Published: 14/03/2002, Volume II2, No. 5796 Page 10

An official from the Department of Health's parliamentary section has been suspended on full pay pending an investigation into what health secretary Alan Milburn has described as the 'systematic falsification' of responses to parliamentary questions.

Officials uncovered a backlog of over 400 unanswered parliamentary questions following complaints from several MPs of different parties that their questions had not been answered.

NHS chief executive Nigel Crisp expressed 'deep regret' at his department's 'failure in honouring the commitment' to providing Parliament with the information it required.

He has given a commitment to answering all 411 outstanding queries by 12 March.

A DoH source said that there was no question of the official being involved in the kind of allegations of political spin associated with the departure of Jo Moore and Martin Sixsmith from the Department of Transport, Local Government and the Regions.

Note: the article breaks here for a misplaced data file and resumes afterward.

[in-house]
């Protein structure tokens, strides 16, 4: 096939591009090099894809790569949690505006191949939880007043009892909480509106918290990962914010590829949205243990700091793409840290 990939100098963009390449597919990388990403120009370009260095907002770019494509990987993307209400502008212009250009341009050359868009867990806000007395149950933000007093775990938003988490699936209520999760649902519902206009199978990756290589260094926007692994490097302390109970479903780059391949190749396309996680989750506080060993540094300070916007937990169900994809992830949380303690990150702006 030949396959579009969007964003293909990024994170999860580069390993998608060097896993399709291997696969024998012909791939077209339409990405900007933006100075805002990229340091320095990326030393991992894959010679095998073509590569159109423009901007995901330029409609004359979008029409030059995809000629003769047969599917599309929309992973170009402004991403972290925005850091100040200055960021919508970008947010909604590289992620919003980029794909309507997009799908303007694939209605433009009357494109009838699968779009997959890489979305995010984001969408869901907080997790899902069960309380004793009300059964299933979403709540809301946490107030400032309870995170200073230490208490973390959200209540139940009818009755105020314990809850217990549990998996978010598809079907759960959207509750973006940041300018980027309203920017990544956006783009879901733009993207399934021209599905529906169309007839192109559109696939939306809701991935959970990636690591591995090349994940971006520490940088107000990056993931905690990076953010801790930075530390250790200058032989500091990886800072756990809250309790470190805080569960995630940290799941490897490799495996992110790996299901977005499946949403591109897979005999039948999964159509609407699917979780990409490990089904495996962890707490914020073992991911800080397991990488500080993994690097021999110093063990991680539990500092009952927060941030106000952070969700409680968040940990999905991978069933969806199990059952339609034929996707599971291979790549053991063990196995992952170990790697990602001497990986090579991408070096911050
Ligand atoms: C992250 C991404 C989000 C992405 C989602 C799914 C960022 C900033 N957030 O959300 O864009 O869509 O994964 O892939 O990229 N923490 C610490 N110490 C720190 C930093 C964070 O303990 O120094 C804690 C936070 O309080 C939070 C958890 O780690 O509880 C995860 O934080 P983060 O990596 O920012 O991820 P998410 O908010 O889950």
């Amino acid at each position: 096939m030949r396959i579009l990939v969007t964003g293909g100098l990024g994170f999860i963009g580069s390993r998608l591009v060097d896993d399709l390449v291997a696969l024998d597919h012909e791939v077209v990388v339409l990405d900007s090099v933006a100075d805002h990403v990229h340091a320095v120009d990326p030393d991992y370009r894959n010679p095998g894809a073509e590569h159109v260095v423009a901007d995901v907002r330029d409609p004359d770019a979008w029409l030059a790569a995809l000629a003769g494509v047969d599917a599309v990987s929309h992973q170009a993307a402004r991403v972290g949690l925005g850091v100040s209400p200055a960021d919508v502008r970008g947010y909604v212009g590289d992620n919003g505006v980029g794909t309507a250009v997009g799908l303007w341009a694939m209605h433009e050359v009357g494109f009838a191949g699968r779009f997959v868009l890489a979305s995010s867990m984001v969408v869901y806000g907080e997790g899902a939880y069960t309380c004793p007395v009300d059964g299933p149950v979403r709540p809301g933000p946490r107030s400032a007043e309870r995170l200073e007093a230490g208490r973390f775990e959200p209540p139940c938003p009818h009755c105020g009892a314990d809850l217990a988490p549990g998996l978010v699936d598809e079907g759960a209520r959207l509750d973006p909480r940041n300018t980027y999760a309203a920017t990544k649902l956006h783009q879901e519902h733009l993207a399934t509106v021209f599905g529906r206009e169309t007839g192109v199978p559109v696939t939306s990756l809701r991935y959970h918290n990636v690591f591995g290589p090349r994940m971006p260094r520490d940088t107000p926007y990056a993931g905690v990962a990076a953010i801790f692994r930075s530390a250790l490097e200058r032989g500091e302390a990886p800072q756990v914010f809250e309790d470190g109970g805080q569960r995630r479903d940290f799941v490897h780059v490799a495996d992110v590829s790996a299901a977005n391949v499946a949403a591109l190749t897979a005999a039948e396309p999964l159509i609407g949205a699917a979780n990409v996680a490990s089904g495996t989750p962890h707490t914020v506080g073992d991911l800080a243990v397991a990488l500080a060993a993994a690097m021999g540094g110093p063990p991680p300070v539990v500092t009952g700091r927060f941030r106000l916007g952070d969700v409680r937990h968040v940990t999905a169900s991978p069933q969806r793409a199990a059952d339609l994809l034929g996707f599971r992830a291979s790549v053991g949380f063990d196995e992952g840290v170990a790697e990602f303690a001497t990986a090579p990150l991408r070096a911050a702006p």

'It is not that anyone fiddled answers or refused to answer questions from specific MPs or parties, or ignored questions on specific topics. I understand it was a combination of personal problems and coping with the stress of work, ' he said.

Mr Milburn told Parliament that the falsification meant that ministers and officials were wrongly led to believe that MPs had received replies when they had not.

'Several members have raised concerns about unanswered questions and the length of time it has taken for questions to be answered. Last week in the course of dealing with these inquiries evidence came to light of what appears to be systematic falsification in recording the handling of parliamentary questions in this department. This included recording questions as having been answered when no such reply had been given.

'We aim to provide timely and accurate responses to parliamentary questions. There has been a serious failure in honouring that commitment which I deeply regret.'